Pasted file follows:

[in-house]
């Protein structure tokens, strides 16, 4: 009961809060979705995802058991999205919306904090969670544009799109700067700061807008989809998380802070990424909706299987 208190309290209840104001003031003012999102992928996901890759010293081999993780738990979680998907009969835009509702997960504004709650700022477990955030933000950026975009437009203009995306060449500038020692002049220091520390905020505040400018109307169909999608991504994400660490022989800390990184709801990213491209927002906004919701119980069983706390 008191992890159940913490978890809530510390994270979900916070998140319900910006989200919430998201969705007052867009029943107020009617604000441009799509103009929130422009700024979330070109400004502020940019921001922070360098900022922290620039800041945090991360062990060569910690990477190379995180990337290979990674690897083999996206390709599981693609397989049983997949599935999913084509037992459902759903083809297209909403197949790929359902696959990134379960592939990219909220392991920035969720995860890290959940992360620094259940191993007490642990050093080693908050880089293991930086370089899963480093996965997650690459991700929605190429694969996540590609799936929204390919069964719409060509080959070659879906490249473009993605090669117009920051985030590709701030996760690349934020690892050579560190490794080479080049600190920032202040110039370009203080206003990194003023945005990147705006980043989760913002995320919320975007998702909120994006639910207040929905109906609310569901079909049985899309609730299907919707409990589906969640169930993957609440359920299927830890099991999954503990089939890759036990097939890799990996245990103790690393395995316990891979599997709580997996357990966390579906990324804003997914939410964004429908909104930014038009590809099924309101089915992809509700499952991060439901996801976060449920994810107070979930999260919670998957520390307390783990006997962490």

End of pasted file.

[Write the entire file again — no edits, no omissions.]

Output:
[in-house]
């Protein structure tokens, strides 16, 4: 009961809060979705995802058991999205919306904090969670544009799109700067700061807008989809998380802070990424909706299987 208190309290209840104001003031003012999102992928996901890759010293081999993780738990979680998907009969835009509702997960504004709650700022477990955030933000950026975009437009203009995306060449500038020692002049220091520390905020505040400018109307169909999608991504994400660490022989800390990184709801990213491209927002906004919701119980069983706390 008191992890159940913490978890809530510390994270979900916070998140319900910006989200919430998201969705007052867009029943107020009617604000441009799509103009929130422009700024979330070109400004502020940019921001922070360098900022922290620039800041945090991360062990060569910690990477190379995180990337290979990674690897083999996206390709599981693609397989049983997949599935999913084509037992459902759903083809297209909403197949790929359902696959990134379960592939990219909220392991920035969720995860890290959940992360620094259940191993007490642990050093080693908050880089293991930086370089899963480093996965997650690459991700929605190429694969996540590609799936929204390919069964719409060509080959070659879906490249473009993605090669117009920051985030590709701030996760690349934020690892050579560190490794080479080049600190920032202040110039370009203080206003990194003023945005990147705006980043989760913002995320919320975007998702909120994006639910207040929905109906609310569901079909049985899309609730299907919707409990589906969640169930993957609440359920299927830890099991999954503990089939890759036990097939890799990996245990103790690393395995316990891979599997709580997996357990966390579906990324804003997914939410964004429908909104930014038009590809099924309101089915992809509700499952991060439901996801976060449920994810107070979930999260919670998957520390307390783990006997962490």